We tend to visit the Cotswold Wildlife Park fairly regularly, mostly because I am obsessed with animals; specifically all of the Humboldt Penguins and little Ian, the park’s first male baby Rhino. Adam loves the park and the animals as much as I do, so he certainly didn’t complain when I asked if we could visit on our second wedding anniversary.

Cotswold Wildlife Park is a very special place; despite being a high profile local attraction with one of the largest zoological collections in the UK, the park manages to maintain the original core values of a family run business which is full of heart and a personal touch. Still owned and managed by the Heyworth family, the park is solely funded by visitors and receives no funding from outside organisations. If you have never visited before, I urge you to go just as soon as you can.


Our visit began, as it always does, with a flying visit to see the Penguins and a promise of returning later in the day for the afternoon feeding session. The Penguins are so well looked after here, and the keepers are incredibly knowledgeable; they really do work very hard to keep their little feathered friends happy.

We spent a large chunk of the morning taking a ridiculous amount of photos of the utterly gorgeous baby Rhino Ian (who has more recently been joined by younger brother, John – named after the park’s founder) and watching lovely Stanley, the baby Zebra, chilling out in the sunshine.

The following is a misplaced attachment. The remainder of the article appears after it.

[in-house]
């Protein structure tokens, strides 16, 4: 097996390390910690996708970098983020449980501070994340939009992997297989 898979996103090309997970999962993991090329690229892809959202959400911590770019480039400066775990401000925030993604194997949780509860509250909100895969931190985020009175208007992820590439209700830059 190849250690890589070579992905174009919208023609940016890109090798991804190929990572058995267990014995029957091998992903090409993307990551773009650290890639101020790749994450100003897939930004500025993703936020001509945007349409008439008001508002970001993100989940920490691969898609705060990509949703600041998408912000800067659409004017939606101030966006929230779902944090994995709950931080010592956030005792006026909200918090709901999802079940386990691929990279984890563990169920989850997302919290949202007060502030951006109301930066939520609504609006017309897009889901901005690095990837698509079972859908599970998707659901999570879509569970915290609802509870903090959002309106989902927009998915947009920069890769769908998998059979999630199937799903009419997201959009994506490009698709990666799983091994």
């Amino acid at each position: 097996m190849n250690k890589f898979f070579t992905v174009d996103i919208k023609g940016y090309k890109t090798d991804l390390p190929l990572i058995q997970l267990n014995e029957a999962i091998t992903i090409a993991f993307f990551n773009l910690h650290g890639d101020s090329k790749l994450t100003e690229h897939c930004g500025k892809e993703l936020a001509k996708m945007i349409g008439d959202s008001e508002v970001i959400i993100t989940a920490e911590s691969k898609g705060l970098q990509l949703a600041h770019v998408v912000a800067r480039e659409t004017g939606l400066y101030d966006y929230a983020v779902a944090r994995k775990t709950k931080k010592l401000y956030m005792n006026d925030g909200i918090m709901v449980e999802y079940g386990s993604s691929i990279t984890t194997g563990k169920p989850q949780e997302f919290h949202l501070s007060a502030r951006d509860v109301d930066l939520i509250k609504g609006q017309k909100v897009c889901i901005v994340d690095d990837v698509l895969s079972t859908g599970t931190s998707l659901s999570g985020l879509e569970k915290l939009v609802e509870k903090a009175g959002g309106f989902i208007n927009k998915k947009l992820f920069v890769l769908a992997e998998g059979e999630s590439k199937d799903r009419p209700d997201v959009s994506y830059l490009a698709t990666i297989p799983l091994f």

The park has been blessed with a plethora of baby animals this year, and one of the other highlights of our day was meeting Bert and Ernie, the two little donkey foals who were just charming and so adorable. I must admit to wanting to take them both home with me, so enamoured was I.

Another mention must go to the park’s gardeners; the gardens looked particularly impressive during our visit – the bees were certainly enjoying the lavender by the main house.


The most memorable part of our visit, however, was definitely the Madagascar walk through – I mean, it really isn’t everyday that a one armed ring-tailed Lemur called Nelson uses you as a climbing frame and deftly punches your husband in the unmentionables in the process!

Poor little Nelson had gotten spooked by an overenthusiastic small child exclaiming ‘monkey’ amid screams of excitement and he decided to jump onto the nearest ‘tree’ which happened to be my leg, and, as it turned out in fact my entire body which he swiftly climbed, whilst contemplating jumping on to Adam (but instead just giving him a friendly nudge… ) before finally making a break for it onto an actual tree. I was left with a small but perfectly formed reminder of our special encounter in the form of footprints across my outfit, which I proudly wore for the rest of the day. As I assured the lovely keeper, most people pay good money to have such a close encounter with these beautiful animals, so I considered myself very lucky indeed, though I am not so sure Adam felt quite the same.


Nevertheless, we will both be heading back to Cotswold Wildlife Park very soon to meet John and hopefully have another encounter with Nelson, although preferably a slightly less painful one for Adam!

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